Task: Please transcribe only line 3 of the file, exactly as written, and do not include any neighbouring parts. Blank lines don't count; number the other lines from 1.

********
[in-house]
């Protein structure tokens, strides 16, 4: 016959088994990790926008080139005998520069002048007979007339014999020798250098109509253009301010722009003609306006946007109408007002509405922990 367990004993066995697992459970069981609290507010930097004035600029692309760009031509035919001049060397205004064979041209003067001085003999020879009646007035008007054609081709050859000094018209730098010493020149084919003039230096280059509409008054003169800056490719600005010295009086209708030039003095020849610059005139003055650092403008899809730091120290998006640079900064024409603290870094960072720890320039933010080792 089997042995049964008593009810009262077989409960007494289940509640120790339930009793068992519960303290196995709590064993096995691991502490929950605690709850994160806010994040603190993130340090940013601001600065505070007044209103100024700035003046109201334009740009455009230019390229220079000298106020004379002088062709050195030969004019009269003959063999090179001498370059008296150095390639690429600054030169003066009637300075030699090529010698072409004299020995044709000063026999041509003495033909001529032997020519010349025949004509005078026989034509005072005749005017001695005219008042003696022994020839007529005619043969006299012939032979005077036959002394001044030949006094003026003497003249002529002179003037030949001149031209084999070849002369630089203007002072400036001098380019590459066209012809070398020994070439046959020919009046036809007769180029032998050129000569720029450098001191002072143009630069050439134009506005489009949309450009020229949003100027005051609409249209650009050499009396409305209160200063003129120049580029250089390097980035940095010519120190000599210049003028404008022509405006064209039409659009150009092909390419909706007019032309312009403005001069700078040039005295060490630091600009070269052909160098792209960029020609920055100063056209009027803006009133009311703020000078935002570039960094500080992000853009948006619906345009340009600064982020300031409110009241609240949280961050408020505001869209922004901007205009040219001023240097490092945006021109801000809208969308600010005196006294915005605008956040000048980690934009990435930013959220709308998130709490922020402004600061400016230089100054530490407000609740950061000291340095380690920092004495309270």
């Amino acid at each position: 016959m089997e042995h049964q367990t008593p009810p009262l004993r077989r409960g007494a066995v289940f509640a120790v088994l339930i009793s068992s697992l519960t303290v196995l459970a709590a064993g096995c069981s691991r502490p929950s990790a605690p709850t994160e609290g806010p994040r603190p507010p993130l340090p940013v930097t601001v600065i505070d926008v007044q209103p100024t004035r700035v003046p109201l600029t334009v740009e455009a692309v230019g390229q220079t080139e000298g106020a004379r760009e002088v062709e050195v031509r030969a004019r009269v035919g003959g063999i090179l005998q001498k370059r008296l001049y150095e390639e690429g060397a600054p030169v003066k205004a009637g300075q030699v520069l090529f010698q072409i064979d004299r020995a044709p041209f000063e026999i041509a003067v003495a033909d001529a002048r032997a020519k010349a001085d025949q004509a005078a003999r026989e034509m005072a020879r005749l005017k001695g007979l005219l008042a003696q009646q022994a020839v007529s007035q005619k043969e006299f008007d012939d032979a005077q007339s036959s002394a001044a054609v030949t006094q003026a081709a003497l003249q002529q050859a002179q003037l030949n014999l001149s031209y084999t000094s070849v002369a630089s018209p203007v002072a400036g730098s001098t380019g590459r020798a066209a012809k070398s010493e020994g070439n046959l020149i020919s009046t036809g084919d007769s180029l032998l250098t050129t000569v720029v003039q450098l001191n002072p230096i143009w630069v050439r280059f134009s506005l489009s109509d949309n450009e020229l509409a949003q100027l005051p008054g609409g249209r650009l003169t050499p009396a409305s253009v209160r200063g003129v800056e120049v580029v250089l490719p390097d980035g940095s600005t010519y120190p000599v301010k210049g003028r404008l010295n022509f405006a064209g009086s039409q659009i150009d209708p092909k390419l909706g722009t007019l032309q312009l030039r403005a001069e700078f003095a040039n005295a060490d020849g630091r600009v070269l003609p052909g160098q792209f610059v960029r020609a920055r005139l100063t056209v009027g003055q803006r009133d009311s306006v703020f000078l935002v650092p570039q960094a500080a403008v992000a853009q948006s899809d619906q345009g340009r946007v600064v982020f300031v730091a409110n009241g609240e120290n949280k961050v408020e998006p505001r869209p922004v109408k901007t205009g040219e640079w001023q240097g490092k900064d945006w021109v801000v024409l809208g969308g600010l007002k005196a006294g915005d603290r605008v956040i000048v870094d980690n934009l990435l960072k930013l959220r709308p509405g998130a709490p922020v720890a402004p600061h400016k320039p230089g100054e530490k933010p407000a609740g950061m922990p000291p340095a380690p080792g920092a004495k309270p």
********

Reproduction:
């Amino acid at each position: 016959m089997e042995h049964q367990t008593p009810p009262l004993r077989r409960g007494a066995v289940f509640a120790v088994l339930i009793s068992s697992l519960t303290v196995l459970a709590a064993g096995c069981s691991r502490p929950s990790a605690p709850t994160e609290g806010p994040r603190p507010p993130l340090p940013v930097t601001v600065i505070d926008v007044q209103p100024t004035r700035v003046p109201l600029t334009v740009e455009a692309v230019g390229q220079t080139e000298g106020a004379r760009e002088v062709e050195v031509r030969a004019r009269v035919g003959g063999i090179l005998q001498k370059r008296l001049y150095e390639e690429g060397a600054p030169v003066k205004a009637g300075q030699v520069l090529f010698q072409i064979d004299r020995a044709p041209f000063e026999i041509a003067v003495a033909d001529a002048r032997a020519k010349a001085d025949q004509a005078a003999r026989e034509m005072a020879r005749l005017k001695g007979l005219l008042a003696q009646q022994a020839v007529s007035q005619k043969e006299f008007d012939d032979a005077q007339s036959s002394a001044a054609v030949t006094q003026a081709a003497l003249q002529q050859a002179q003037l030949n014999l001149s031209y084999t000094s070849v002369a630089s018209p203007v002072a400036g730098s001098t380019g590459r020798a066209a012809k070398s010493e020994g070439n046959l020149i020919s009046t036809g084919d007769s180029l032998l250098t050129t000569v720029v003039q450098l001191n002072p230096i143009w630069v050439r280059f134009s506005l489009s109509d949309n450009e020229l509409a949003q100027l005051p008054g609409g249209r650009l003169t050499p009396a409305s253009v209160r200063g003129v800056e120049v580029v250089l490719p390097d980035g940095s600005t010519y120190p000599v301010k210049g003028r404008l010295n022509f405006a064209g009086s039409q659009i150009d209708p092909k390419l909706g722009t007019l032309q312009l030039r403005a001069e700078f003095a040039n005295a060490d020849g630091r600009v070269l003609p052909g160098q792209f610059v960029r020609a920055r005139l100063t056209v009027g003055q803006r009133d009311s306006v703020f000078l935002v650092p570039q960094a500080a403008v992000a853009q948006s899809d619906q345009g340009r946007v600064v982020f300031v730091a409110n009241g609240e120290n949280k961050v408020e998006p505001r869209p922004v109408k901007t205009g040219e640079w001023q240097g490092k900064d945006w021109v801000v024409l809208g969308g600010l007002k005196a006294g915005d603290r605008v956040i000048v870094d980690n934009l990435l960072k930013l959220r709308p509405g998130a709490p922020v720890a402004p600061h400016k320039p230089g100054e530490k933010p407000a609740g950061m922990p000291p340095a380690p080792g920092a004495k309270p």